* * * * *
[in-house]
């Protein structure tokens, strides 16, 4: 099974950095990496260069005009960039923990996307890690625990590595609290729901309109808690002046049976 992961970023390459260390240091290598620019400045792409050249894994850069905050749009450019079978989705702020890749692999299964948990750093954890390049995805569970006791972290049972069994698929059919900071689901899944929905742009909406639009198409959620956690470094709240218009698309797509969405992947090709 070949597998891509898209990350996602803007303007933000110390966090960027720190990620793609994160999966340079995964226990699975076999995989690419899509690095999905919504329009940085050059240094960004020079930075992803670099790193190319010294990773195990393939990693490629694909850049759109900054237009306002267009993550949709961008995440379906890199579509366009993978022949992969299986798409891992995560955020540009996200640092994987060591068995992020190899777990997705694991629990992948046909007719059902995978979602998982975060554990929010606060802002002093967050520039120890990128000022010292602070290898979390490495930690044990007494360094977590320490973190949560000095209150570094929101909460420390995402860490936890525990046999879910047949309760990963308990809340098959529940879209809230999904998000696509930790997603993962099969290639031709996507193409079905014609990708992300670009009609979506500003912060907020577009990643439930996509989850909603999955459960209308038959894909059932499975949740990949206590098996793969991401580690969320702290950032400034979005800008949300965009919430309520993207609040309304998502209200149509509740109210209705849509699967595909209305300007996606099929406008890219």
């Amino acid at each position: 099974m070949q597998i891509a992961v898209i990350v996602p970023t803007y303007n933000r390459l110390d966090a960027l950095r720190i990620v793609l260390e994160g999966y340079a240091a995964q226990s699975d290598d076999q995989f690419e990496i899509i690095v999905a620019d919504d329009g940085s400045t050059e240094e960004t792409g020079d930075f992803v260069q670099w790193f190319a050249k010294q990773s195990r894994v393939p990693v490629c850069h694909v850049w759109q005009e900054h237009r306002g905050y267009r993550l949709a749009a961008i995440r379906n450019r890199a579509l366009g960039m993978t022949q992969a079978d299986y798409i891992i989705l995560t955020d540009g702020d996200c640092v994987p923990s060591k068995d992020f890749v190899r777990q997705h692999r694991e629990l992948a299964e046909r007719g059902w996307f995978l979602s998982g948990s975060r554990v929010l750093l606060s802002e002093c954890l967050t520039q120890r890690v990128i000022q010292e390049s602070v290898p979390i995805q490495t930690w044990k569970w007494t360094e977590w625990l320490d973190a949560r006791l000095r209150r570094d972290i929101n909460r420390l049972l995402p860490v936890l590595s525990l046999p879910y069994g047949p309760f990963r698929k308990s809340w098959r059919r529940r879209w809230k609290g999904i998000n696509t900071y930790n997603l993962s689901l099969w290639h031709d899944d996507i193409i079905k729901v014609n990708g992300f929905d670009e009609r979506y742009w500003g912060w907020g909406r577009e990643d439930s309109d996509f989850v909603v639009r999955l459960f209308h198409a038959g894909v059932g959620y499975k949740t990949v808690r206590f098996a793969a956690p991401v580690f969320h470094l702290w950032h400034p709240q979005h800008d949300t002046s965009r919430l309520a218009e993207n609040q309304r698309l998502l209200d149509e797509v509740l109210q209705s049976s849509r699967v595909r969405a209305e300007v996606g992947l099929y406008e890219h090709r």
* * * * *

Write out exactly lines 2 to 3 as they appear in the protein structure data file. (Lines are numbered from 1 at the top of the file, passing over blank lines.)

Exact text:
């Protein structure tokens, strides 16, 4: 099974950095990496260069005009960039923990996307890690625990590595609290729901309109808690002046049976 992961970023390459260390240091290598620019400045792409050249894994850069905050749009450019079978989705702020890749692999299964948990750093954890390049995805569970006791972290049972069994698929059919900071689901899944929905742009909406639009198409959620956690470094709240218009698309797509969405992947090709 070949597998891509898209990350996602803007303007933000110390966090960027720190990620793609994160999966340079995964226990699975076999995989690419899509690095999905919504329009940085050059240094960004020079930075992803670099790193190319010294990773195990393939990693490629694909850049759109900054237009306002267009993550949709961008995440379906890199579509366009993978022949992969299986798409891992995560955020540009996200640092994987060591068995992020190899777990997705694991629990992948046909007719059902995978979602998982975060554990929010606060802002002093967050520039120890990128000022010292602070290898979390490495930690044990007494360094977590320490973190949560000095209150570094929101909460420390995402860490936890525990046999879910047949309760990963308990809340098959529940879209809230999904998000696509930790997603993962099969290639031709996507193409079905014609990708992300670009009609979506500003912060907020577009990643439930996509989850909603999955459960209308038959894909059932499975949740990949206590098996793969991401580690969320702290950032400034979005800008949300965009919430309520993207609040309304998502209200149509509740109210209705849509699967595909209305300007996606099929406008890219």
């Amino acid at each position: 099974m070949q597998i891509a992961v898209i990350v996602p970023t803007y303007n933000r390459l110390d966090a960027l950095r720190i990620v793609l260390e994160g999966y340079a240091a995964q226990s699975d290598d076999q995989f690419e990496i899509i690095v999905a620019d919504d329009g940085s400045t050059e240094e960004t792409g020079d930075f992803v260069q670099w790193f190319a050249k010294q990773s195990r894994v393939p990693v490629c850069h694909v850049w759109q005009e900054h237009r306002g905050y267009r993550l949709a749009a961008i995440r379906n450019r890199a579509l366009g960039m993978t022949q992969a079978d299986y798409i891992i989705l995560t955020d540009g702020d996200c640092v994987p923990s060591k068995d992020f890749v190899r777990q997705h692999r694991e629990l992948a299964e046909r007719g059902w996307f995978l979602s998982g948990s975060r554990v929010l750093l606060s802002e002093c954890l967050t520039q120890r890690v990128i000022q010292e390049s602070v290898p979390i995805q490495t930690w044990k569970w007494t360094e977590w625990l320490d973190a949560r006791l000095r209150r570094d972290i929101n909460r420390l049972l995402p860490v936890l590595s525990l046999p879910y069994g047949p309760f990963r698929k308990s809340w098959r059919r529940r879209w809230k609290g999904i998000n696509t900071y930790n997603l993962s689901l099969w290639h031709d899944d996507i193409i079905k729901v014609n990708g992300f929905d670009e009609r979506y742009w500003g912060w907020g909406r577009e990643d439930s309109d996509f989850v909603v639009r999955l459960f209308h198409a038959g894909v059932g959620y499975k949740t990949v808690r206590f098996a793969a956690p991401v580690f969320h470094l702290w950032h400034p709240q979005h800008d949300t002046s965009r919430l309520a218009e993207n609040q309304r698309l998502l209200d149509e797509v509740l109210q209705s049976s849509r699967v595909r969405a209305e300007v996606g992947l099929y406008e890219h090709r």